The MapThis book, the edition of 1482, is the first to include a map. This small map is the second woodcut map published in Italy, but it is the earliest world map (other than a T-O schematic) to appear in a geographical text, as opposed to an atlas.
Mela's work is descriptive, and probably did not initially include a map. Later geographers, nonetheless, did construct maps based on Mela's descriptions, although none were committed to print until c. 1550. These maps also benefited from the revelations of the age of discovery.
The map in the present work was derived from the map proposed by the Alexandrian geographer Claudius Ptolemy. The European rediscovery of Ptolemy's geographic texts in the 15th century transformed the discipline of geography and provided a new, clearer framework for Mela's descriptions. It is, overall, a reduced version of the Ptolemaic world maps composed by Nicolaus Germanus. (Virtually every Ptolemy of the 15th and early 16th century, printed or manuscript, can be traced to Germanus.) While this map is a small work, shorn of the detail in some folio maps of the era, the map's treatment of the African coast tells the remarkable tale of Portuguese voyages of discovery. This is the first map to indicate the eastward trend to the west African coast, a discovery that presaged Bartolomeu Dias's (c. 1450 - 1500) 1488 rounding of the Cape of Good Hope. The map's Ptolemaic depiction of a landlocked Indian Ocean stands in contradiction to Mela's text, a testament to the authority vested in the Greek-Alexandrian Ptolemy's foundational geographic work.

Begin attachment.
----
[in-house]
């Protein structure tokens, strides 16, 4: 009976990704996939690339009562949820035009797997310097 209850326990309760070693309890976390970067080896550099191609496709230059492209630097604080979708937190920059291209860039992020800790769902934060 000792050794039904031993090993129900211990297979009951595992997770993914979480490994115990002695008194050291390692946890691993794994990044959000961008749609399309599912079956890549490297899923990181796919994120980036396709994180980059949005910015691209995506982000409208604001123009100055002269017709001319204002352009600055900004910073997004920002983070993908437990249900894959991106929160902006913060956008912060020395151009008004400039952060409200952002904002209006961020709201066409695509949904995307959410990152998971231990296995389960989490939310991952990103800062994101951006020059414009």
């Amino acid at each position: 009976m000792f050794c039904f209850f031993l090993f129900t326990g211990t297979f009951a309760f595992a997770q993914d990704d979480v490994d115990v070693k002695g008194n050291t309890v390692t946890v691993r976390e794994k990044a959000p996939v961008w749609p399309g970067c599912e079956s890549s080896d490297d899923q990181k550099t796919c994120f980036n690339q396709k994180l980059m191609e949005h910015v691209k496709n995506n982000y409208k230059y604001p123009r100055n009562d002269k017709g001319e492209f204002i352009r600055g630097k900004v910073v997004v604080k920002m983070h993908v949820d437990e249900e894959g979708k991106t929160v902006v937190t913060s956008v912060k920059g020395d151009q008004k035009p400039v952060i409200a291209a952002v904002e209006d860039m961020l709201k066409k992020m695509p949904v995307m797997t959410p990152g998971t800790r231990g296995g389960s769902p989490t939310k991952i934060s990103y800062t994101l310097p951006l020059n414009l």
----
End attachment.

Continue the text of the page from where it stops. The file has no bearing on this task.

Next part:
A Geography in VerseThis edition of Mela also includes Alexandrian Dionysius Periegetes' 2nd century verse description of the world in Greek hexameter. The work was popular as a schoolbook, and it was translated in the early 6th century by Priscian of Caesarea - the Latin grammarian better known as the author of Institutes of Grammar, the standard Latin textbook in the Middle Ages. Priscian's works were committed to print in 1470, but the inclusion of his translation of Dionysius in a geographical work, rather than grammatical, did not occur until this 1482 edition of Mela.
The marginalia of this example suggests the reader found Mela's text more worthy of study than that of Dionysius. The former is neatly and extensively annotated, whereas the latter is bare.